Saturday, November 18, 2006

Drink Lots and Lots of Milk!

Dairy is big business in Canada.

Last year's Canadian farm receipts from dairy totaled $4.8 billion which means as an industry, it likely contributes $15-20 billion dollars to the Canadian economy which definitely means we can refer to them as Big Dairy.

As noted in a prior post, Big Dairy takes their marketing very seriously and there's no disputing the fact that they're very good at it. Certainly if you were to ask folks on the street if milk was good for you, I imagine they would almost certainly say "Yes", that is unless you happen upon the chair of Nutrition at Harvard, Dr. Walter Willett.

Dr. Willett, when asked to review the draft Canada's Food Guide, seemed quite taken aback by its dairy recommendations. Here are his thoughts (I've added hyperlinks to pertinent research):

"Like the US Guideline, the draft Canadian guidelines advocate large amounts of dairy products. There is really not a credible scientific basis for this. The usual justification is that this will reduce osteoporosis and fractures, but large prospective studies (Study #1, Study #2), consistently show no benefit of high dairy consumption on fracture incidence.

The high dairy intake would not be a major issue if it were clearly safe. However, the US Guidelines completely ignored a very substantial body of data showing increased risks of aggressive and fatal prostate cancer with high dairy consumption (review article). Also, many studies have found increased risks of ovarian cancer with high dairy consumption. Although the findings for ovarian cancer have not been entirely consistent, a recent meta-analysis of prospective studies found about a 25% increase in ovarian cancer with lactose intake equivalent to three glasses of milk per day (in fact two meta-analyses concluded risk with high dairy intake, you can find the other study here).

Thus, there is actually more evidence to suggest harm than benefit from high dairy consumption. The exact amount that might be consumed with little risk is still not clear, but suggestion of three or four servings per day seem excessive given what we do know."
Health Canada was questioned in the House of Commons on Dr. Willett's Dairy comments. Here's what Health Canada officials had to say,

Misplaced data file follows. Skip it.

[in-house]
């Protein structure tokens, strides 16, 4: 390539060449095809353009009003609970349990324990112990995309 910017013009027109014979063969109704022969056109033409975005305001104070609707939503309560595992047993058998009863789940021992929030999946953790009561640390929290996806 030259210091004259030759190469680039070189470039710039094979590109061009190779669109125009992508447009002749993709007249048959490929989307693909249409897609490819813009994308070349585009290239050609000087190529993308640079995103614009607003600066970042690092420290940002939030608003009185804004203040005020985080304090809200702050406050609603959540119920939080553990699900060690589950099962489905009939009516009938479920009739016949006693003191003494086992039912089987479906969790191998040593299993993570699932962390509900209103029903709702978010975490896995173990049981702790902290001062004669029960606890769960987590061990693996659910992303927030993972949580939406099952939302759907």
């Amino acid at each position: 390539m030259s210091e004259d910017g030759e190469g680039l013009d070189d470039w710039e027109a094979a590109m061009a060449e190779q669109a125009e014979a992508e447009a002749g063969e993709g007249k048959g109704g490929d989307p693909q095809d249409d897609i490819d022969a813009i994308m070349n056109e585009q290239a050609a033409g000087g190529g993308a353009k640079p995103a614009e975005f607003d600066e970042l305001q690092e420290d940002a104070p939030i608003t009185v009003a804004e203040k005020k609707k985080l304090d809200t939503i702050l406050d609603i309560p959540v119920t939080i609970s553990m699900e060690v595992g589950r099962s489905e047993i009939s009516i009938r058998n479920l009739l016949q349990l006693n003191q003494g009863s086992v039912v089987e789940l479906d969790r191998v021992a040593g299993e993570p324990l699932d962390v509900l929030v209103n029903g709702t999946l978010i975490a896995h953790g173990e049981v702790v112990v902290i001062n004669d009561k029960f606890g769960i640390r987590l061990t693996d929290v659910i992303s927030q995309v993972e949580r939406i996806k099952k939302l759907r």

"We actually had somebody go through to do a review this morning, based on those quick notes that came to us. I feel very confident that the pattern we're putting forward absolutely does not create a risk for either of those diseases."
Fastest researcher in the West!

Let me ask you, which would you rather trust, the quick notes of a researcher with a clear conflict on interest (Here the Health Canada researcher has a clear conflict of interest because he or she would not want to report Health Canada's recommendations as being wrong the day Health Canada was summoned to the House of Commons to defend themselves), or the word of the man who actually conducted the studies, the second most cited scientist in the history of clinical medicine, arguably the world's leading nutritional epidemiologist and a man who has no vested interest whatsoever in what Health Canada recommends?

So why does the Food Guide love dairy so much? It's a strange love affair given the medical evidence showing more evidence of risk than benefit. It's a strange love affair given that dairy contributes over one third of the total amount of saturated fat in our diets. It's also a strange love affair given that roughly 10% of the population is lactose intolerant.

Good thing for Big Dairy that to counter the wealth of evidence that suggests we're recommending too much dairy, they've got representatives on virtually every level of the Food Guide's decision making process including the Guide's 12 member advisory committee. Imagine what might have happened to the recommendations if they didn't!

Monday: A Match NOT Made in Heaven - The 1997 Nutrient File and Canada's Food Guide working together to increase obesity

Yesterday: Eat Less Fruit and Vegetables - Amazingly that's part of Health Canada's new recommendations